Q&A: Are pregnant staff considered clinically vulnerable?

Q. A team member has informed the practice that she is pregnant. Please explain the measures we need to implement to protect pregnant staff during the coronavirus crisis. Are pregnant staff considered clinically vulnerable?

A. Some higher-risk occupations, such as those with more significant public contact or healthcare professionals, carry a higher risk of exposure to the virus. In healthcare settings, this may include working in specific higher-risk areas or according to higher-risk procedures, as summarised in the Public Health England publication Guidance on Infection Prevention and Control…

Q&A: How can we free up our phone lines?

Q. We use a remote self-check-in system to regulate patient flow and maintain a safe social distance. However, patients cannot call in, as the line is usually busy. How can we free up our phone lines?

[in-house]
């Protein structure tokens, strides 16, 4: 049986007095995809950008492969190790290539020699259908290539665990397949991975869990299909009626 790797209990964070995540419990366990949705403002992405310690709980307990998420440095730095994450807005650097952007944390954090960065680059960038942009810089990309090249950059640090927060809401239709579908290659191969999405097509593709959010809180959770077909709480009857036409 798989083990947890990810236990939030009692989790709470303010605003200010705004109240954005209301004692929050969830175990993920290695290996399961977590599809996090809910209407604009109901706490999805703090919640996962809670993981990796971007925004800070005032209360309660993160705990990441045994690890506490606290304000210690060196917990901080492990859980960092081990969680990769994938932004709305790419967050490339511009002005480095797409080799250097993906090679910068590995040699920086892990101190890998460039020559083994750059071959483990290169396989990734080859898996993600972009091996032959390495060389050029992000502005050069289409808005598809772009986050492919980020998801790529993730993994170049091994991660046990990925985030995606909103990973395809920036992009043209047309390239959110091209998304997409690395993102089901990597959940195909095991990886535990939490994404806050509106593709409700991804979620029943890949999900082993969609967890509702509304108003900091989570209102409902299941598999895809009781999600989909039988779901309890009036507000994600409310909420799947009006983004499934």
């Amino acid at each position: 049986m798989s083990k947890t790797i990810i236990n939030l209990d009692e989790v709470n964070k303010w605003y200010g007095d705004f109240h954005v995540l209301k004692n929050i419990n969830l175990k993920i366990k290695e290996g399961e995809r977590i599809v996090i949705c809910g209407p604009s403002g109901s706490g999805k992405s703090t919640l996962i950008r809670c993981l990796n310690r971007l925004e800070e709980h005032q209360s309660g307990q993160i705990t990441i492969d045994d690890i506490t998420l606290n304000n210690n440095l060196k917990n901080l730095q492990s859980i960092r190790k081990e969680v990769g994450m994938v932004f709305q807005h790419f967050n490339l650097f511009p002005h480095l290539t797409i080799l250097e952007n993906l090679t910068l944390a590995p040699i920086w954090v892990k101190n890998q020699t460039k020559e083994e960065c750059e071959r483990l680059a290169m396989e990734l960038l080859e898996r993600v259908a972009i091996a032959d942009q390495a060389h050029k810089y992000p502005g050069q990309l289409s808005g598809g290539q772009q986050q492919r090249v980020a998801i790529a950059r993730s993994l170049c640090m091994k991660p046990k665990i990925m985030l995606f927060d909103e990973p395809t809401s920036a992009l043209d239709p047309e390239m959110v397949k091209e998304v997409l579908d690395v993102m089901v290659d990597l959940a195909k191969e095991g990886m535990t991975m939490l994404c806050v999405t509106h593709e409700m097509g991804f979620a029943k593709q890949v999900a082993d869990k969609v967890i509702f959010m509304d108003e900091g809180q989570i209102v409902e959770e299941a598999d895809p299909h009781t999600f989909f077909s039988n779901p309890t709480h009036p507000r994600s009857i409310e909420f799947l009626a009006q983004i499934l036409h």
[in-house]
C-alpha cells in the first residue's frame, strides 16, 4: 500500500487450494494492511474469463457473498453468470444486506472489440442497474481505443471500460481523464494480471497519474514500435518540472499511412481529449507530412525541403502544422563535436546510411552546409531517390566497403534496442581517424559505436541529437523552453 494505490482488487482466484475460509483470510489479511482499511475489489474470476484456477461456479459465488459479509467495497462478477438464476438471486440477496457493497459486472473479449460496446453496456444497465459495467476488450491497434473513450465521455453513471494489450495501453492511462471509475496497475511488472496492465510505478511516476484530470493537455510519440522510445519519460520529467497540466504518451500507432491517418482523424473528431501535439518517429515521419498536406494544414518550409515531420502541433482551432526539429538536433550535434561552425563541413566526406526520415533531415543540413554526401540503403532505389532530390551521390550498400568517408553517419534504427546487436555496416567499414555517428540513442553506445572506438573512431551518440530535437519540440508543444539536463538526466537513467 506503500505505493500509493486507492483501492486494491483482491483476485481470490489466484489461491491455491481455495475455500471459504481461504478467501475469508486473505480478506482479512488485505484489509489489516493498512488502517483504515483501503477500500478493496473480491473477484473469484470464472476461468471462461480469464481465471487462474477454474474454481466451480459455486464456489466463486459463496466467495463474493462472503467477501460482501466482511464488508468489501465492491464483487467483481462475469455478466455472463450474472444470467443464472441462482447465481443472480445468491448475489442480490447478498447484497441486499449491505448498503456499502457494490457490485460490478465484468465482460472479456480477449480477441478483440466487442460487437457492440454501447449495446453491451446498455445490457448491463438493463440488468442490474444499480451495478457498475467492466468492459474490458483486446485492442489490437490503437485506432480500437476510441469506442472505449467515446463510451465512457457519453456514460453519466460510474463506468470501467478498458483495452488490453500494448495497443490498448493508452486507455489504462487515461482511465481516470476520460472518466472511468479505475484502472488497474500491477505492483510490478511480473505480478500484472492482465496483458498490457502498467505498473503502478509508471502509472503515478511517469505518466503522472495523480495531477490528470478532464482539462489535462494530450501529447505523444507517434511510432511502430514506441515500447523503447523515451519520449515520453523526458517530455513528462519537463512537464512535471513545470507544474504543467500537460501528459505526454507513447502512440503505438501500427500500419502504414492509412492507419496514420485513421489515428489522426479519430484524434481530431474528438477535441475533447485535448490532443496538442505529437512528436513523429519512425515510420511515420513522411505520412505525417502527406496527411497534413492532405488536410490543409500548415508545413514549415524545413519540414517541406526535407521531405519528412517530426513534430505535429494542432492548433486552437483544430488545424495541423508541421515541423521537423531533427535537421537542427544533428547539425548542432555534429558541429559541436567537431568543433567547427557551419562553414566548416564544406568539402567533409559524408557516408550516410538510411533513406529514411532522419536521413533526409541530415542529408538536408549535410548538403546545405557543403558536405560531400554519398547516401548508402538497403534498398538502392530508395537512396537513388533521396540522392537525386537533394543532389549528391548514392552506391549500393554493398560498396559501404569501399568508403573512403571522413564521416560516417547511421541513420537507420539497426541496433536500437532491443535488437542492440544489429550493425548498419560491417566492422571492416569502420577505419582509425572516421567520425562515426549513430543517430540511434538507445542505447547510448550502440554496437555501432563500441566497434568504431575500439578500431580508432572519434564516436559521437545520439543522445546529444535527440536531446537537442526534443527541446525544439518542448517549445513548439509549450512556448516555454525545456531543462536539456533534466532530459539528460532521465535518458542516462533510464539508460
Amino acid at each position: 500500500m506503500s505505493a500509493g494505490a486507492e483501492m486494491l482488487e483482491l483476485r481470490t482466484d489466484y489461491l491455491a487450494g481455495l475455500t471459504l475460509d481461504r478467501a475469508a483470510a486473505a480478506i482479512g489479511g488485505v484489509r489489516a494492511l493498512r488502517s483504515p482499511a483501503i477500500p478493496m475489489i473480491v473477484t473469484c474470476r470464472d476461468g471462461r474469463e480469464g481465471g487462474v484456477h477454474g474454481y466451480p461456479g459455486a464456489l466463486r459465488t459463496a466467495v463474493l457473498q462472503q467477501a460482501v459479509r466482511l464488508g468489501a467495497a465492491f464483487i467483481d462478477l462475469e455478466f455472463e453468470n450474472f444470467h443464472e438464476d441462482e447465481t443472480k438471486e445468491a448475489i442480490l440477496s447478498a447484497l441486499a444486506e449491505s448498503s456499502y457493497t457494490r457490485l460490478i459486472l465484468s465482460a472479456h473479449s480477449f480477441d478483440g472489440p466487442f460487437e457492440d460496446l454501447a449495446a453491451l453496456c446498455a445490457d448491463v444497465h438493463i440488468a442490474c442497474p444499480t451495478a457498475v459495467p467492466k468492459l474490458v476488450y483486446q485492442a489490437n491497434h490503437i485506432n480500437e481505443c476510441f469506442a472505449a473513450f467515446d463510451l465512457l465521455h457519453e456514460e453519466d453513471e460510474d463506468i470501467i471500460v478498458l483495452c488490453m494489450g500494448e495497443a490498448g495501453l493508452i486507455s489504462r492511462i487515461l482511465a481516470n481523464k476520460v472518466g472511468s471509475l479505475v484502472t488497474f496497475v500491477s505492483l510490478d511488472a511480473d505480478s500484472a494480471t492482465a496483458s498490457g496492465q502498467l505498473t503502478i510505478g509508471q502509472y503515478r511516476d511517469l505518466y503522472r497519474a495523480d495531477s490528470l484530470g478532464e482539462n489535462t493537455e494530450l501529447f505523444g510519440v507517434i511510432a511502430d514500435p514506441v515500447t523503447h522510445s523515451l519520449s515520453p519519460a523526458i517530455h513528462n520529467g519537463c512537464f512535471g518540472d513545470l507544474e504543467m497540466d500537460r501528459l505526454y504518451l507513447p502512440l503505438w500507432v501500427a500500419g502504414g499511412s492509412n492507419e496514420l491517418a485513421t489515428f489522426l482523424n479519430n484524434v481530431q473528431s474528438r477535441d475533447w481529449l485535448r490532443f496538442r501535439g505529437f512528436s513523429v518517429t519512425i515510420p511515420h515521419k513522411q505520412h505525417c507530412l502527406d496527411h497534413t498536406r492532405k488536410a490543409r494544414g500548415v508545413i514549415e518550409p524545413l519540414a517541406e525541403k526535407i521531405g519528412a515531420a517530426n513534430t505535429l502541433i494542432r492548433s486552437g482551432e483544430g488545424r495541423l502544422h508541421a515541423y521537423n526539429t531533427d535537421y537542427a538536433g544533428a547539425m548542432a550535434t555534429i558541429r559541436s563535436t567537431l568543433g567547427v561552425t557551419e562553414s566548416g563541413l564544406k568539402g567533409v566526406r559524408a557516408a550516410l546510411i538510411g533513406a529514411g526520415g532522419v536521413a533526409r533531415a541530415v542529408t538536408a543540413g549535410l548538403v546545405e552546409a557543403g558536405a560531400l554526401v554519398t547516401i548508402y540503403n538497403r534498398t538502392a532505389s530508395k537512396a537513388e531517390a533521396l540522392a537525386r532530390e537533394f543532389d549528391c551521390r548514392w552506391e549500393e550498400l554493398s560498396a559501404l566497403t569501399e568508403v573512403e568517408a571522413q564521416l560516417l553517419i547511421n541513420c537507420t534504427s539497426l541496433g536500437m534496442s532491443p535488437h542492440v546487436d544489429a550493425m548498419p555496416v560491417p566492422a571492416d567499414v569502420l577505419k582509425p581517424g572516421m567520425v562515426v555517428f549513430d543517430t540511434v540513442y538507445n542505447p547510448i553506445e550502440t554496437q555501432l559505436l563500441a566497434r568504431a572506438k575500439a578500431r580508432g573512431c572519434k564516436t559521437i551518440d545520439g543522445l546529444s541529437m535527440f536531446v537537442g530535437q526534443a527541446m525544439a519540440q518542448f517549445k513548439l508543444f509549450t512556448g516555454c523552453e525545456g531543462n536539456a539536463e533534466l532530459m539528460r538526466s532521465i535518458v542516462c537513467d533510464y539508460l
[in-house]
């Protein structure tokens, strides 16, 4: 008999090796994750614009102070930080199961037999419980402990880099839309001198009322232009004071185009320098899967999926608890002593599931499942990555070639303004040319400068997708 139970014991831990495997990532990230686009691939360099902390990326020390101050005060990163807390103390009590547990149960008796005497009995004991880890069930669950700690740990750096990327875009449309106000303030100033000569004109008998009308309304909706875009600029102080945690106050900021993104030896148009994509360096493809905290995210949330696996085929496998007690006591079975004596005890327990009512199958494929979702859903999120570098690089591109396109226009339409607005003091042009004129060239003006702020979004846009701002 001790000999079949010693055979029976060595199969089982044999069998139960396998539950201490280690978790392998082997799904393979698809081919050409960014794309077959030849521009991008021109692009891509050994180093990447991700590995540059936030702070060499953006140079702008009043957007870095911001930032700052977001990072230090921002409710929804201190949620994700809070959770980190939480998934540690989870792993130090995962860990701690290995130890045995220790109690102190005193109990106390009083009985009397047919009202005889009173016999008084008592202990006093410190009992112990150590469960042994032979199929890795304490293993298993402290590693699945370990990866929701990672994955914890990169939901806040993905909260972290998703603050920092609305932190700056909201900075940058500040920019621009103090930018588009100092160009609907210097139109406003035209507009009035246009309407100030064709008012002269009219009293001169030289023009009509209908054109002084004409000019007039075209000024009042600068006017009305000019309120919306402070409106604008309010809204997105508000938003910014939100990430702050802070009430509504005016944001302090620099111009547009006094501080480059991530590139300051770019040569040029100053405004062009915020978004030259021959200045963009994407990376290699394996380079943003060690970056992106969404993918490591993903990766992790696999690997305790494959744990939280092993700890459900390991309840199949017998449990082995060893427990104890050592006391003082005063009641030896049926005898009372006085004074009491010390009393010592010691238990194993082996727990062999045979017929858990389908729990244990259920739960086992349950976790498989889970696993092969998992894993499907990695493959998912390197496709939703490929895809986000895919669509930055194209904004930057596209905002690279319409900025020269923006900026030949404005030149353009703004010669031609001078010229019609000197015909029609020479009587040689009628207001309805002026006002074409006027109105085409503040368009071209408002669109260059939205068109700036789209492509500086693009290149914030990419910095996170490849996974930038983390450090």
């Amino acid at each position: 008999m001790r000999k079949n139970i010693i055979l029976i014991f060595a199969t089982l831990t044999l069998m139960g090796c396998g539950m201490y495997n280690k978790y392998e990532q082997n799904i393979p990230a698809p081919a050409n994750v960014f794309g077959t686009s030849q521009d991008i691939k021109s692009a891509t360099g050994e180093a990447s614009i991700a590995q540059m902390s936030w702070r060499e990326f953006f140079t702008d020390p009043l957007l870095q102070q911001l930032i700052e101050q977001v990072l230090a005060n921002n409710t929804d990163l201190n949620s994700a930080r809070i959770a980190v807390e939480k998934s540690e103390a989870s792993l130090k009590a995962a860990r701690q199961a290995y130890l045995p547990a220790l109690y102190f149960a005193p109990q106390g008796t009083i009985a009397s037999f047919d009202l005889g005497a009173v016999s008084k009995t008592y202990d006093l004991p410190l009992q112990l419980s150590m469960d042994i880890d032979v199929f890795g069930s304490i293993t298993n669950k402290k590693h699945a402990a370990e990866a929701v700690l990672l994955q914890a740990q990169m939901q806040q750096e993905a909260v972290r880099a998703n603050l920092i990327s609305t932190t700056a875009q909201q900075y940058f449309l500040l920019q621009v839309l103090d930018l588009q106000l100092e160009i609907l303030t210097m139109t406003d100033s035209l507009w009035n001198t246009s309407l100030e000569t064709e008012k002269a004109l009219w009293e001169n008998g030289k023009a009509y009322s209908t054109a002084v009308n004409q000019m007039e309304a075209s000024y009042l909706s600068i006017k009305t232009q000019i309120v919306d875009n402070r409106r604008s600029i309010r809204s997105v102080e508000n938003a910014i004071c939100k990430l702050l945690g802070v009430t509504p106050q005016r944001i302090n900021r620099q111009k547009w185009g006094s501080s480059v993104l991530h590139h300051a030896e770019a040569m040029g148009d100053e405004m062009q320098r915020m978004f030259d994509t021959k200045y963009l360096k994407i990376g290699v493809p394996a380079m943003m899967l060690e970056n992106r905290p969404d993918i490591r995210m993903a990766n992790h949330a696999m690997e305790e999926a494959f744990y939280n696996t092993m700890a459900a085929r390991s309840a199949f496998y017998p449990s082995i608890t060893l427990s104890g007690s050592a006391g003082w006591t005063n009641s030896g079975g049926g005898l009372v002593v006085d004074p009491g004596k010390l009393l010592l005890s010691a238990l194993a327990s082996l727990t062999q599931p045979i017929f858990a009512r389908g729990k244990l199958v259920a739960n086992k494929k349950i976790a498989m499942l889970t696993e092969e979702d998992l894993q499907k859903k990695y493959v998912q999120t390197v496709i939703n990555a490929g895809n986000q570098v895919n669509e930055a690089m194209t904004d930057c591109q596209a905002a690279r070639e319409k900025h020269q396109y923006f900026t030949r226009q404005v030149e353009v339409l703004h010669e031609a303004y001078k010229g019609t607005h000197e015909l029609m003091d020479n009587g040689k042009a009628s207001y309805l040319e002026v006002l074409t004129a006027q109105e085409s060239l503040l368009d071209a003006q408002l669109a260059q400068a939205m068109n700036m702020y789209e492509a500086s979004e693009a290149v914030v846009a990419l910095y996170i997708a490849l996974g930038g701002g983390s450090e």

A. Practices’ telephone systems are under extreme pressure now, with triage calls and all other routine calls competing for the lines. Installing additional lines is an added expense when practice funds are severely stretched…

Data protection in times of COVID-19

Naomi Korn, Managing Director, Naomi Korn Associates, talks about the key considerations during the COVID-19 outbreak.


Working remotely presents new data protection security risks, with staff using their own equipment and communicating on public platforms such as Zoom.

If staff have been furloughed, make sure that any potential data breaches and Subject Access Requests are monitored and a process put in place to respond to them accordingly.

Ensure that staff, contractors and others who work for or on behalf of your organisation are aware of their roles and responsibilities in terms of legal compliance and home working. Webinars and/or update emails are useful examples of ways to make sure that levels of awareness remain high.

Update your online Privacy Notice/s and any other privacy statements to take into account new ways of processing personal data and different platforms and systems that you might be using.

Do not save personal data unless there is a reason to do so. This means deleting emails as necessary, and not storing personal information.